Tunisia's new prime minister took the oath of office Friday, replacing Ali Larayedh, who resigned as prime minister this week in an attempt to end months of political deadlock and unrest.
Former industry minister Medhi Jomaa, Tunisia's new prime minister, will head a caretaker government until elections are held later this year. Anti-government riots have copntinued despite Mr. Larayedh's departure, and Mr. Jomaa told reporters he will do everything he can to restore stability.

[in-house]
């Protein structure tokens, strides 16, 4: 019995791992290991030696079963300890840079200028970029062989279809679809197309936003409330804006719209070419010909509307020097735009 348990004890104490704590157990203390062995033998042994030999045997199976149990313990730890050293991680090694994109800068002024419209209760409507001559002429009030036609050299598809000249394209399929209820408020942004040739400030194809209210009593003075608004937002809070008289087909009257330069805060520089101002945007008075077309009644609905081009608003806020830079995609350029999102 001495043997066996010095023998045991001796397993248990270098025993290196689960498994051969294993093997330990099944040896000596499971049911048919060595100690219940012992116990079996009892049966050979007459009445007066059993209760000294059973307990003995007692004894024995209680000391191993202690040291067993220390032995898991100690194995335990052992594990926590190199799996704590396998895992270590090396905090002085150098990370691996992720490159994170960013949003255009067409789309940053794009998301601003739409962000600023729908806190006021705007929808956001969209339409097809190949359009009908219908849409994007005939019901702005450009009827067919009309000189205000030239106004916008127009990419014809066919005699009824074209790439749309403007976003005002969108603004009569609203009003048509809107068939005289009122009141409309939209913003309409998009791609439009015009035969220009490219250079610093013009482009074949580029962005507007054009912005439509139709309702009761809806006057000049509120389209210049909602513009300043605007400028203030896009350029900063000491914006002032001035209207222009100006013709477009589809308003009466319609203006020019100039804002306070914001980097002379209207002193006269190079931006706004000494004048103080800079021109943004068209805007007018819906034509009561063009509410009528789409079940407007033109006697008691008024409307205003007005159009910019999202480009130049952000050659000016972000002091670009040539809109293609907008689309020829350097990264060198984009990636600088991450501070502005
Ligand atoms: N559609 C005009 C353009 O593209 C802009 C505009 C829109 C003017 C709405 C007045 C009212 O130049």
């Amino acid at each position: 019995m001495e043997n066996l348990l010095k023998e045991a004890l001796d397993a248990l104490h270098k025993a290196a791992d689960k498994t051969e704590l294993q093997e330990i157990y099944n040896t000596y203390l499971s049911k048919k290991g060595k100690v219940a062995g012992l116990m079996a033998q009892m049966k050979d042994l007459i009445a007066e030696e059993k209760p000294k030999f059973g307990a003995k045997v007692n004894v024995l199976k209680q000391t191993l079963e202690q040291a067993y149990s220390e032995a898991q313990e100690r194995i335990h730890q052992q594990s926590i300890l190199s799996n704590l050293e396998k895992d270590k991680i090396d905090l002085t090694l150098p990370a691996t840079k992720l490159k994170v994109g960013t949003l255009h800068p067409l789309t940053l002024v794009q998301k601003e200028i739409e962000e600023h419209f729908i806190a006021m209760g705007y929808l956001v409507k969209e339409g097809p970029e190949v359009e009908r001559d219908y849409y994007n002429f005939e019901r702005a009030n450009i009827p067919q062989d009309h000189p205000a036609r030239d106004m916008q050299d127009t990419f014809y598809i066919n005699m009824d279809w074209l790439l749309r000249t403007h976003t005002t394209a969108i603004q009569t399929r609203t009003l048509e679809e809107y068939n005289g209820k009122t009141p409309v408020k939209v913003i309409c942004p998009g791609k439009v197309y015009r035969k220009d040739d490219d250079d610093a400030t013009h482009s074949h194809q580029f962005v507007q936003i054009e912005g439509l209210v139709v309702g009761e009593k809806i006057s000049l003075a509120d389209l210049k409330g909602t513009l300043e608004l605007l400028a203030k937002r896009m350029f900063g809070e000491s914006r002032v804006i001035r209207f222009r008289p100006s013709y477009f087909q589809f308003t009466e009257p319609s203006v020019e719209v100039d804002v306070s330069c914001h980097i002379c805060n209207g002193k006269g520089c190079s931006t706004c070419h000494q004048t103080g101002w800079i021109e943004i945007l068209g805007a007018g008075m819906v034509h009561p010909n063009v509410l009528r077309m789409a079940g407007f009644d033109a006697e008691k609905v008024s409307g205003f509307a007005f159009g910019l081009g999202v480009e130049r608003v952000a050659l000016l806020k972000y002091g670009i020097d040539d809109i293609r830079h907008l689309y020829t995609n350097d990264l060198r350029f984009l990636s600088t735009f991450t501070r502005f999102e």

Events in Tunisia sparked the Arab Spring democracy movement in 2011 that led to revolts in Egypt and Libya, but Tunisia's path since the overthrow of dictator Zine el-Abidine Ben Ali has been fraught with divisions over the role of Islam in the nation's governance and problems in dealing with hardline Islamist factions.
Incoming political leaders in Tunisia are also expected to grapple with a faltering economy, high cost of living, and a lack of job opportunities.